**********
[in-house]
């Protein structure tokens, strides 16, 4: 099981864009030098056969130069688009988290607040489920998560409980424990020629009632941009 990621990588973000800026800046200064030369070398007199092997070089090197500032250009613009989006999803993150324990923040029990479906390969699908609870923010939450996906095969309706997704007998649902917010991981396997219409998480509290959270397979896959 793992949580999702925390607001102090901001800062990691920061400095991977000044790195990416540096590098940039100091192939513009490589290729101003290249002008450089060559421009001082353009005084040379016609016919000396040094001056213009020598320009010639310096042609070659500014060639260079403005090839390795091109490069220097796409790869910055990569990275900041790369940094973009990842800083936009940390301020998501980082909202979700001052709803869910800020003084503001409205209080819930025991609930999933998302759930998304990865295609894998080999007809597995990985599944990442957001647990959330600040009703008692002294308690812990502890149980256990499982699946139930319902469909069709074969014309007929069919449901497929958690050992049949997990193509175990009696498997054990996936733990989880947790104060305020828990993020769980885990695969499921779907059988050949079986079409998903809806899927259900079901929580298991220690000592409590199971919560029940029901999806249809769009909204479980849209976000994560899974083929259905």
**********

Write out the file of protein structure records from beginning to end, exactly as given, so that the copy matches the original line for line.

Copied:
[in-house]
């Protein structure tokens, strides 16, 4: 099981864009030098056969130069688009988290607040489920998560409980424990020629009632941009 990621990588973000800026800046200064030369070398007199092997070089090197500032250009613009989006999803993150324990923040029990479906390969699908609870923010939450996906095969309706997704007998649902917010991981396997219409998480509290959270397979896959 793992949580999702925390607001102090901001800062990691920061400095991977000044790195990416540096590098940039100091192939513009490589290729101003290249002008450089060559421009001082353009005084040379016609016919000396040094001056213009020598320009010639310096042609070659500014060639260079403005090839390795091109490069220097796409790869910055990569990275900041790369940094973009990842800083936009940390301020998501980082909202979700001052709803869910800020003084503001409205209080819930025991609930999933998302759930998304990865295609894998080999007809597995990985599944990442957001647990959330600040009703008692002294308690812990502890149980256990499982699946139930319902469909069709074969014309007929069919449901497929958690050992049949997990193509175990009696498997054990996936733990989880947790104060305020828990993020769980885990695969499921779907059988050949079986079409998903809806899927259900079901929580298991220690000592409590199971919560029940029901999806249809769009909204479980849209976000994560899974083929259905």